Natural hazards and chain reactions – assessing risks more accurately
Increasing numbers of people worldwide are being exposed to natural hazards, particularly in densely populated cities and conurbations. In these situations, effective risk management can save lives. Hazards are rarely isolated; if an earthquake triggers a tsunami, this in turn can generate further environmental disasters and disruptions. Torrential rain can cause landslides and lead to rivers bursting their banks, resulting in flooding. These chain reactions can compound a disaster and quickly overwhelm victims and rescue workers. Information systems can help planners and emergency services to pre-emptively draw up multi-risk scenarios and to take targeted precautions. For this reason, the RIESGOS 2.0 international project kicked off on 1 March 2021. Under the leadership of the German Aerospace Center (Deutsches Zentrum für Luft- und Raumfahrt; DLR), the project partners are developing scientific methods and technologies for multi-risk analysis.
Interest in new approaches
This project builds on the achievements of its predecessor, RIESGOS (Spanish for ‘risks’). RIESGOS designed and demonstrated a new method for modelling and simulating complex multi-risk situations, using the Andes as an example region. “The concept developed within RIESGOS has met with a very positive response in our South American partner countries,” says Project Leader Elisabeth Schöpfer of the DLR Earth Observation Center. “Over the next three years we will jointly address open, central research questions, substantially expand our approach and strengthen the potential for practical implementation.”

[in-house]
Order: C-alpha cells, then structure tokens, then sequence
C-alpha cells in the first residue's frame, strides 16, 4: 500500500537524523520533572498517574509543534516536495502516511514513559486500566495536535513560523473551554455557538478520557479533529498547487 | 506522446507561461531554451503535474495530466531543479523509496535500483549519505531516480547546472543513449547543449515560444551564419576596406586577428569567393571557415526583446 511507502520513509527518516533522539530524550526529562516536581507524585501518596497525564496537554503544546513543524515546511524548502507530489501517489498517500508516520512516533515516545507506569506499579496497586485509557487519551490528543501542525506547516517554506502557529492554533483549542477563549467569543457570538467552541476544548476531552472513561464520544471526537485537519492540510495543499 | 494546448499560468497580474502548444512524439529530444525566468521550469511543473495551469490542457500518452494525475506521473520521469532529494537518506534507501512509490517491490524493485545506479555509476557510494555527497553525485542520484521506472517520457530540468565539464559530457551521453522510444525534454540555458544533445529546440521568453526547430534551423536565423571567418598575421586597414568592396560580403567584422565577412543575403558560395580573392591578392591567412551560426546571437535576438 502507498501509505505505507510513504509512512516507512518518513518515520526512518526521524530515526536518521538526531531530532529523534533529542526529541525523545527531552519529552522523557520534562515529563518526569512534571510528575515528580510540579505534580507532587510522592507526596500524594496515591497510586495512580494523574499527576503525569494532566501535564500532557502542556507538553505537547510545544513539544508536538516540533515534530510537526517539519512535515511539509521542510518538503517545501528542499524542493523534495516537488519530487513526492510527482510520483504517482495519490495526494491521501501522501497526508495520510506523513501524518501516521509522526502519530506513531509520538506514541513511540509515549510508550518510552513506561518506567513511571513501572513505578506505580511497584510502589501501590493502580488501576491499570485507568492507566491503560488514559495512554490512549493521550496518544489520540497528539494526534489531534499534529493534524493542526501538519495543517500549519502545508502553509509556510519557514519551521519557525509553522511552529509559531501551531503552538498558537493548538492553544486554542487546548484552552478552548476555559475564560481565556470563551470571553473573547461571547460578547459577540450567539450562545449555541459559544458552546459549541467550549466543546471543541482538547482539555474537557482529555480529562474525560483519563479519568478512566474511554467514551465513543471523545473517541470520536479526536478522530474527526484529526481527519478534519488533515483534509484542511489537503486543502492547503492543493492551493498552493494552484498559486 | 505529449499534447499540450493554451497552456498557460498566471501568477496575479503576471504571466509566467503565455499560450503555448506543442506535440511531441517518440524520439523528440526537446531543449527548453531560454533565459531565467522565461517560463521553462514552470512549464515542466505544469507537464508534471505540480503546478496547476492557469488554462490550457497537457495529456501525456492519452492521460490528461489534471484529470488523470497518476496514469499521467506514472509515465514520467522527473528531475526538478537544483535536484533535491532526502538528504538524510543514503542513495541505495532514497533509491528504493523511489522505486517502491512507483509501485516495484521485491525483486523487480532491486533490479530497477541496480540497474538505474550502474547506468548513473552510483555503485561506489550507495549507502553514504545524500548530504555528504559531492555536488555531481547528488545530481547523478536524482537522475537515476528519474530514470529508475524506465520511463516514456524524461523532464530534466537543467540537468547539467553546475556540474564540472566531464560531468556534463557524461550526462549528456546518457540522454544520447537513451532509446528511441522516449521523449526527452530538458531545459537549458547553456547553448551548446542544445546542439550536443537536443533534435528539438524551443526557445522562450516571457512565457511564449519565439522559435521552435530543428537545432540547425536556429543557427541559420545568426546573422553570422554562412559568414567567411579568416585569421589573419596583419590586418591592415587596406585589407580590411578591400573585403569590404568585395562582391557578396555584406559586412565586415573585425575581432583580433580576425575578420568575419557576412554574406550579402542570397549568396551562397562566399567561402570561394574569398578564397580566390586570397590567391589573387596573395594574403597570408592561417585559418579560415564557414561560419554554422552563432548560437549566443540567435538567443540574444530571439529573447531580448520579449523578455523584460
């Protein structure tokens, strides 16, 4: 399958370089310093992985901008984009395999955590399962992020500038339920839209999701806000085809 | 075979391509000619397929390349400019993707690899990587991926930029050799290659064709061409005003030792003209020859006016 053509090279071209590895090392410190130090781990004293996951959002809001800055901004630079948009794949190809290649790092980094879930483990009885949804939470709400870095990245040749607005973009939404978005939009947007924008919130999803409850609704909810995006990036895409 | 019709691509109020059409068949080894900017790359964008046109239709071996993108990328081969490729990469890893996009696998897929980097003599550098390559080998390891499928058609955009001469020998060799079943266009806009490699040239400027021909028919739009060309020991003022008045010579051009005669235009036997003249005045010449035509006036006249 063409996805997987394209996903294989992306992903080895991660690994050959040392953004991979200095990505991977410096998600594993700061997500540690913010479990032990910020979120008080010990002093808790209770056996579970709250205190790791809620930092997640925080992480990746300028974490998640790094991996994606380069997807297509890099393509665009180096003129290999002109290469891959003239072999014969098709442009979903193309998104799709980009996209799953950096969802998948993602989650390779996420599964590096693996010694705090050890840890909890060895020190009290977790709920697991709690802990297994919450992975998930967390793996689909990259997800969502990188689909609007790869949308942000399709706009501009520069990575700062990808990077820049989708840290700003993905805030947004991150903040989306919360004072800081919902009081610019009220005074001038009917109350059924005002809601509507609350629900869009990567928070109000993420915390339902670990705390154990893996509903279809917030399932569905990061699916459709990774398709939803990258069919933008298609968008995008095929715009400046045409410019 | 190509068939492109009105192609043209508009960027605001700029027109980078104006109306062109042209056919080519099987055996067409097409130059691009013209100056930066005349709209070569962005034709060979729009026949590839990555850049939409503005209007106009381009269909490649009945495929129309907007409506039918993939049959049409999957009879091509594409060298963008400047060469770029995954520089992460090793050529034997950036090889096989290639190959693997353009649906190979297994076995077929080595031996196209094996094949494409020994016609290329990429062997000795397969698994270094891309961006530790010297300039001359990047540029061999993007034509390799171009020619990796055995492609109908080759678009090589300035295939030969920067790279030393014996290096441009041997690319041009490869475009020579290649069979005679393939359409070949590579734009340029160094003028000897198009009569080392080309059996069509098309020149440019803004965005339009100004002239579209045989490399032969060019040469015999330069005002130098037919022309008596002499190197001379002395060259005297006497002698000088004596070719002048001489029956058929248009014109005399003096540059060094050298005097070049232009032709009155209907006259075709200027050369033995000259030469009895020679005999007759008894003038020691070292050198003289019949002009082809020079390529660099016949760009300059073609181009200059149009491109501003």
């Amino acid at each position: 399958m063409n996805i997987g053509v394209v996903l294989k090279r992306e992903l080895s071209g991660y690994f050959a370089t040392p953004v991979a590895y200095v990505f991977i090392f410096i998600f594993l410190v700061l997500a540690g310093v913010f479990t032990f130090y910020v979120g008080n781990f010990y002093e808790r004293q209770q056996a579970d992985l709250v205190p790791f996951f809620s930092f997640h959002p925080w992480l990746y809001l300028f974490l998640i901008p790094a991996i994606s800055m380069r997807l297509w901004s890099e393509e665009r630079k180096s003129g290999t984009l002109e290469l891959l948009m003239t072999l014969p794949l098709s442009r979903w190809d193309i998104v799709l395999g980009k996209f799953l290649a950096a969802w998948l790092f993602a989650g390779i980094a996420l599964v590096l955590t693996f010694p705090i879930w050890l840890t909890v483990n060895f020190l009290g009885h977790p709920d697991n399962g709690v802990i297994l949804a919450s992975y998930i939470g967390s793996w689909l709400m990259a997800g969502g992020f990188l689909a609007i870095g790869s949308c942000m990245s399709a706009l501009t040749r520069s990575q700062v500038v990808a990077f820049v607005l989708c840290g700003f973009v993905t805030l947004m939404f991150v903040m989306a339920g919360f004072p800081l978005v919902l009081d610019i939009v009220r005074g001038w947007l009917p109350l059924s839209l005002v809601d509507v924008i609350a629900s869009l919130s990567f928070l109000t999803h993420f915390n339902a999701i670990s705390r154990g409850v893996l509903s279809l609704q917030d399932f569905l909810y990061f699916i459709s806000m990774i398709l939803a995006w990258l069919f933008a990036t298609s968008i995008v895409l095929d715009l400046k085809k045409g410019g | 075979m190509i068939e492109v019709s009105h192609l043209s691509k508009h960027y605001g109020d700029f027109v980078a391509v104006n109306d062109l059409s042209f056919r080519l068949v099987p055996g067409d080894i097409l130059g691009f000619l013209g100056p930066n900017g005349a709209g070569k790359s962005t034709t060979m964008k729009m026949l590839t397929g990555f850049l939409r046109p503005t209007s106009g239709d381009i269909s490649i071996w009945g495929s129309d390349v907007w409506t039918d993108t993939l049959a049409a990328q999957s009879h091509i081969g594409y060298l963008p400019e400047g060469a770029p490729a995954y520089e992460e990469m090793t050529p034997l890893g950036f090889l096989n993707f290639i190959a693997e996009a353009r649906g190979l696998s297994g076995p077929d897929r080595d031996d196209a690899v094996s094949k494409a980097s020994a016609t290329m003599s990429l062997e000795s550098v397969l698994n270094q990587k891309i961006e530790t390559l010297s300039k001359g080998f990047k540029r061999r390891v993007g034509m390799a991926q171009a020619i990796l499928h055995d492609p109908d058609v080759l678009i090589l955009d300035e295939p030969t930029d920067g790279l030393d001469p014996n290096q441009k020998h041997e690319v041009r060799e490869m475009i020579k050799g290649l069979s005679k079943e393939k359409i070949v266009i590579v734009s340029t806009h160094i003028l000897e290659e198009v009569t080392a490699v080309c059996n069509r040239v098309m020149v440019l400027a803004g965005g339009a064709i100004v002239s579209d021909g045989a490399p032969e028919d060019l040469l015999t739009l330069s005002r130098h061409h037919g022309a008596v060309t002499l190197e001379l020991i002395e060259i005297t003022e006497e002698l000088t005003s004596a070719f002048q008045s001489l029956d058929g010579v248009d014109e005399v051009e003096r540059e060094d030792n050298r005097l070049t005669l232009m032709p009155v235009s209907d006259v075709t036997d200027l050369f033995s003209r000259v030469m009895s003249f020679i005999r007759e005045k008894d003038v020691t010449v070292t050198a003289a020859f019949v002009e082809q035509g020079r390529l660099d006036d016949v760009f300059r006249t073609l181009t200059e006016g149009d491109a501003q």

Project developments are currently being discussed virtually with representatives from Chile, Ecuador, Peru and Germany. The launch event was attended by approximately 200 people, clearly demonstrating the great interest in this new approach to multi-risk assessment.
Distributed web services
The demonstrator for the multi-risk information system is designed to function in a decentralised manner. A web platform allows users to simulate and model how various natural hazards, such as earthquakes, landslides, volcanic eruptions, floods and tsunamis, would progress and interact. It is also able to consider the impacts on critical infrastructure such as power grids. Web services are used to map individual natural hazards, their interactions and compounding effects and analyse them simultaneously. This allows users, such as emergency services, planners and relief organisations, to simulate and assess different future scenarios.
The project developments will all be open source and compliant with international standards, allowing them to be integrated into existing system environments. This will provide the basis for a sustainable use of the results from the project in partner countries.
Close collaboration with users
RIESCOS 2.0 will be used to analyse potential disaster scenarios based on particularly endangered pilot regions in Chile, Ecuador and Peru. “We live in vulnerable societies that have to plan for contingencies and future risks. That is why strengthening R&D&I is essential. Multiple risks pose socio-environmental challenges that require a firm response in different spheres, including administrative and legislative, based on technical and scientific evidence. Acutely aware of the importance of developing a plan for analysing risk from a scientific and technological perspective, the Equadorean Secretariat of Higher Education, Science, Technology and Innovation (Secretaria de Investigación Científica, Innovación y Transferencia de Tecnología; SENESCYT) has been involved in the project RIESGOS with DLR since 2017,” said Nicolás Malo, SENESCYT Undersecretary of Research, Innovation and Technology Transfer.
The development team is, in close collaboration with local and national partners, optimising the demonstrator platform for practical use. In future, it will be possible to integrate elements of the platform into country-specific information systems, which will assist the development of local strategies to avoid or mitigate risks. For example, authorities will have new opportunities to adapt land use planning to risk scenarios and to heighten risk awareness among the population.